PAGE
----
Why didn’t Apple executives (or, for that matter, the publishers) face criminal charges in the antitrust lawsuit stemming from agency pricing? Until now, the theory I had heard was that it was because none of the actions the publishers or Apple had taken was illegal by itself—there were no examples of bribery, falsifying documents, or any other overtly criminal activity. Everything they did would have been legal if they’d only done it by themselves; the antitrust violation came about because they got together and elected to do it all at once.

However, this New York Times article asks the same question and draws some different conclusions.

Why were no criminal charges filed? The Justice Department’s antitrust division chief, William J. Baer, recently noted that the department had filed 339 criminal antitrust cases since President Obama took office, many of them on charges of price-fixing. The issue is, of course, moot with Mr. Jobs, who died in 2011. But his co-conspirators in the publishing industry may have benefited from the relative novelty of e-books. “There’s a traditional reluctance to go for criminal liability over novel practices,” Professor Hovenkamp said. “There was probably some thinking that with e-books, the technology was so new, and it was disruptive. It’s tough to prove mens rea,” or criminal state of mind.

The article points out that the e-book affair is far from the only questionable dealings Jobs had. There was also the matter of Apple fomenting mutual agreements with many major Silicon Valley firms not to “poach” each others’ employees, and an issue of finance regarding backdating some stock options. But even when Apple did falsify documentation (as they did in the stock options matter), Steve Jobs basically skated, probably due to his “reality distortion field.”

[Steve Jobs biographer Walter] Isaacson added, “The rules just didn’t apply to him, whether he was getting a license plate that let him use handicapped parking or building products that people said weren’t possible. Most of the time he was right, and he got away with it.”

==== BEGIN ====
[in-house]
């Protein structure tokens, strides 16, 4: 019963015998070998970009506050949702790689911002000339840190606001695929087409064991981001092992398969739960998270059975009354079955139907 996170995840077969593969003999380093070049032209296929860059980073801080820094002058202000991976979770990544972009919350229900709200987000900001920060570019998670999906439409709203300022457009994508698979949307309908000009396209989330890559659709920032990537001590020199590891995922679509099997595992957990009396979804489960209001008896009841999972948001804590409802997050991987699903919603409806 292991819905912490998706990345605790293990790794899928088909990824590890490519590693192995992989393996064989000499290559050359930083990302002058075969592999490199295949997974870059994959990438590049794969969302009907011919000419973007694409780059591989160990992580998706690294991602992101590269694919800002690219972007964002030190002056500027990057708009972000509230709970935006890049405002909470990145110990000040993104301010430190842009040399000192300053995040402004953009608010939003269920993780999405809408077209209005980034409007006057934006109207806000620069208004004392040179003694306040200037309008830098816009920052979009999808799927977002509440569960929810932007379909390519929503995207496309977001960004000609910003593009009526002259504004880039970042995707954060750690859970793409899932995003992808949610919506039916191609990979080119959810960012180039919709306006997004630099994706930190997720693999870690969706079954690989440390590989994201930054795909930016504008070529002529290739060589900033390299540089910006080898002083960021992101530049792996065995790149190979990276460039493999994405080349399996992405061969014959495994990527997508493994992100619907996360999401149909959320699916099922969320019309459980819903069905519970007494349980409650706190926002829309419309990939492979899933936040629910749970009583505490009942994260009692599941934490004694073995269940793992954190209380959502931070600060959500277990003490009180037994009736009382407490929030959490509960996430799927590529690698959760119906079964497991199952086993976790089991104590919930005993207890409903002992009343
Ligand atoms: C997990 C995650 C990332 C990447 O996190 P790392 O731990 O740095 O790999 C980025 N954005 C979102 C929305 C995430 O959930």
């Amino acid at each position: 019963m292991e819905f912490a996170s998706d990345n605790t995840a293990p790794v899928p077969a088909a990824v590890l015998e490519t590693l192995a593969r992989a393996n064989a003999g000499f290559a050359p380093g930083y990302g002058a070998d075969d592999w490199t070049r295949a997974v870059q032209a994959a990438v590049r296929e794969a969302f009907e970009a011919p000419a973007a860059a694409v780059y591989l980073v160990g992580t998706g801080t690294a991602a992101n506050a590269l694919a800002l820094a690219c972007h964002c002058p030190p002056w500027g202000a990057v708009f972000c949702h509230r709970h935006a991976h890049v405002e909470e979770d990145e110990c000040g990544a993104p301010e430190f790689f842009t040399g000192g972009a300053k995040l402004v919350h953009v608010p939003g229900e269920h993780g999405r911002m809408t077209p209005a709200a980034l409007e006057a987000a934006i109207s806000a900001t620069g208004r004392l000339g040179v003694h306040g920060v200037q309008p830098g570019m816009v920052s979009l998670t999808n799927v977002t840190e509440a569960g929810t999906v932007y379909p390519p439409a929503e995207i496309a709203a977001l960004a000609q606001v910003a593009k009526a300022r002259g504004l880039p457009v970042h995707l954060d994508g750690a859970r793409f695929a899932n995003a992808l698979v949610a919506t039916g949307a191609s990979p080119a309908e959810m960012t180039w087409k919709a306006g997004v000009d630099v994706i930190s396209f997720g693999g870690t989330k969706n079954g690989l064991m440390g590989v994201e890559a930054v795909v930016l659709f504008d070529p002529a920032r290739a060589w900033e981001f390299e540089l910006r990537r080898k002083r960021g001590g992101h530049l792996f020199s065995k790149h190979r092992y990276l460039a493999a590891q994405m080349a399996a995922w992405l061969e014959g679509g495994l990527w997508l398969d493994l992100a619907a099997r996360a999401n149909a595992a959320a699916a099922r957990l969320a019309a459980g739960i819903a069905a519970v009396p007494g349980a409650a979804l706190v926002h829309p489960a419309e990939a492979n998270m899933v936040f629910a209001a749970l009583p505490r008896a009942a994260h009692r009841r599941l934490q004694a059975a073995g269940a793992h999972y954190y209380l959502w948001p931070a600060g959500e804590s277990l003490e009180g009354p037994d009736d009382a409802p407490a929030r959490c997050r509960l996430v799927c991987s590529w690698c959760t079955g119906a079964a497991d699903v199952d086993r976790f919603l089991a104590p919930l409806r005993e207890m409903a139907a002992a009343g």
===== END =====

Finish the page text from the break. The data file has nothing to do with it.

Of course, it’s academic now, at least where Jobs himself is concerned, since he passed away almost three years ago. (Found via The Passive Voice.)


  1. With journalism today, it’s all about the page views.

    No doubt the historians will sort all of this out in time – that’s what they do best. There are people alive today who know things relevant to these matters that they haven’t yet divulged so we will have to wait. Eventually it will all be in a book or three but will anyone care to read it then?

  2. If we look beyond the charisma of showman Jobs we find many examples of high-level Fortune 500 executives going uncharged in many criminal cases, and other cases where criminal cases seem like they ought to exist. For example, the Wall Street bankers. Even closer to home, Apple and Google and other tech firms were facing charges of illegally colluding not to try to hire employees from one another in a scheme to keep wages down. There have been introduced emails between Steve Jobs and Eric Schmidt of Google about a Google HR person who got fired for trying to hire Apple workers. Mr Schmidt is facing no charges and the various companies are simply settling the case – a civil suit if I recall aright – by charging off a business expense and buying out the plaintiffs.

  3. From what I remember, the law on the recruiting is more nuanced than is generally discussed.
    But to call Jobs a showman is the height of arrogance. When it comes to Jobs, there is more meat than in a military brigade, unlike most of competing CEOs. Jobs was one of the foremost innovators of the last 35 years. It is obvious that this site and most of its followers have zero awareness of what the hell is going on in the world of technology.
    Maybe you should refresh your cognitive awareness by viewing the 1984 introduction of the Macintosh. https://www.youtube.com/watch?v=2B-XwPjn9YY Skip to 4:00 and listen to the ovation of the crowd for a computer demonstration and reflect on everything that has come after that moment and you will have no doubt that Jobs is about much more than a showman.

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